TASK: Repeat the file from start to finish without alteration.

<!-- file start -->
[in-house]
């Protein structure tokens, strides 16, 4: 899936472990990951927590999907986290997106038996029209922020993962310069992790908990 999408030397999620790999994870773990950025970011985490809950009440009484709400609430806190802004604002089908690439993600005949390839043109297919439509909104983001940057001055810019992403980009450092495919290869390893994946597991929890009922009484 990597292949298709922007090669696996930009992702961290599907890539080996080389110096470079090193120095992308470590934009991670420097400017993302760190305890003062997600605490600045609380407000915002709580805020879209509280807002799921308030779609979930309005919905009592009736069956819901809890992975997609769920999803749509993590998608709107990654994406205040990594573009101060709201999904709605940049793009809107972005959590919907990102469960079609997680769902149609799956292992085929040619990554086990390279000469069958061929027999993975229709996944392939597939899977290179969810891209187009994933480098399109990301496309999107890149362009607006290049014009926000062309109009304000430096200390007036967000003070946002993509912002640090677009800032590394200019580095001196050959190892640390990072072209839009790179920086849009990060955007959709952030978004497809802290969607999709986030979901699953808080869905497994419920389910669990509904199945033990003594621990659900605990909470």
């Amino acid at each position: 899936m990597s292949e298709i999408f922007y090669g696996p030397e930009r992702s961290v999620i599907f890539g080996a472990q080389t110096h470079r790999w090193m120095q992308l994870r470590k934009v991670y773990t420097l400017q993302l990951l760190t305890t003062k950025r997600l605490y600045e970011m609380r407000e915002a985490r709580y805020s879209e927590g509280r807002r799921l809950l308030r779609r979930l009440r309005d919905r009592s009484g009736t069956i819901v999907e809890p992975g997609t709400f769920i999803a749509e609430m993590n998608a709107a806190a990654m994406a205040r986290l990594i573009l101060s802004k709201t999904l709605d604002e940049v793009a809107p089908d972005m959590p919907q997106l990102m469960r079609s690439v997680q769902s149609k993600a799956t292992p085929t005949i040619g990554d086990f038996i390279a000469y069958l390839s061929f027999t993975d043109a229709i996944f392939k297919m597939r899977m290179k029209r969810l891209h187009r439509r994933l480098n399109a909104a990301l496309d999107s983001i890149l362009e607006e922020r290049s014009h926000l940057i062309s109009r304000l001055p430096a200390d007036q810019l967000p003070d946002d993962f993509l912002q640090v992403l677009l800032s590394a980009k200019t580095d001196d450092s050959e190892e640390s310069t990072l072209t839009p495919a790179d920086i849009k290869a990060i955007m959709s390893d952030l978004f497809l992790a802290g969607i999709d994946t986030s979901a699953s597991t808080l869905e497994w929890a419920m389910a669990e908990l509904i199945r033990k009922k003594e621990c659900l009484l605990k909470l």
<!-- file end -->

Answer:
[in-house]
């Protein structure tokens, strides 16, 4: 899936472990990951927590999907986290997106038996029209922020993962310069992790908990 999408030397999620790999994870773990950025970011985490809950009440009484709400609430806190802004604002089908690439993600005949390839043109297919439509909104983001940057001055810019992403980009450092495919290869390893994946597991929890009922009484 990597292949298709922007090669696996930009992702961290599907890539080996080389110096470079090193120095992308470590934009991670420097400017993302760190305890003062997600605490600045609380407000915002709580805020879209509280807002799921308030779609979930309005919905009592009736069956819901809890992975997609769920999803749509993590998608709107990654994406205040990594573009101060709201999904709605940049793009809107972005959590919907990102469960079609997680769902149609799956292992085929040619990554086990390279000469069958061929027999993975229709996944392939597939899977290179969810891209187009994933480098399109990301496309999107890149362009607006290049014009926000062309109009304000430096200390007036967000003070946002993509912002640090677009800032590394200019580095001196050959190892640390990072072209839009790179920086849009990060955007959709952030978004497809802290969607999709986030979901699953808080869905497994419920389910669990509904199945033990003594621990659900605990909470």
């Amino acid at each position: 899936m990597s292949e298709i999408f922007y090669g696996p030397e930009r992702s961290v999620i599907f890539g080996a472990q080389t110096h470079r790999w090193m120095q992308l994870r470590k934009v991670y773990t420097l400017q993302l990951l760190t305890t003062k950025r997600l605490y600045e970011m609380r407000e915002a985490r709580y805020s879209e927590g509280r807002r799921l809950l308030r779609r979930l009440r309005d919905r009592s009484g009736t069956i819901v999907e809890p992975g997609t709400f769920i999803a749509e609430m993590n998608a709107a806190a990654m994406a205040r986290l990594i573009l101060s802004k709201t999904l709605d604002e940049v793009a809107p089908d972005m959590p919907q997106l990102m469960r079609s690439v997680q769902s149609k993600a799956t292992p085929t005949i040619g990554d086990f038996i390279a000469y069958l390839s061929f027999t993975d043109a229709i996944f392939k297919m597939r899977m290179k029209r969810l891209h187009r439509r994933l480098n399109a909104a990301l496309d999107s983001i890149l362009e607006e922020r290049s014009h926000l940057i062309s109009r304000l001055p430096a200390d007036q810019l967000p003070d946002d993962f993509l912002q640090v992403l677009l800032s590394a980009k200019t580095d001196d450092s050959e190892e640390s310069t990072l072209t839009p495919a790179d920086i849009k290869a990060i955007m959709s390893d952030l978004f497809l992790a802290g969607i999709d994946t986030s979901a699953s597991t808080l869905e497994w929890a419920m389910a669990e908990l509904i199945r033990k009922k003594e621990c659900l009484l605990k909470l």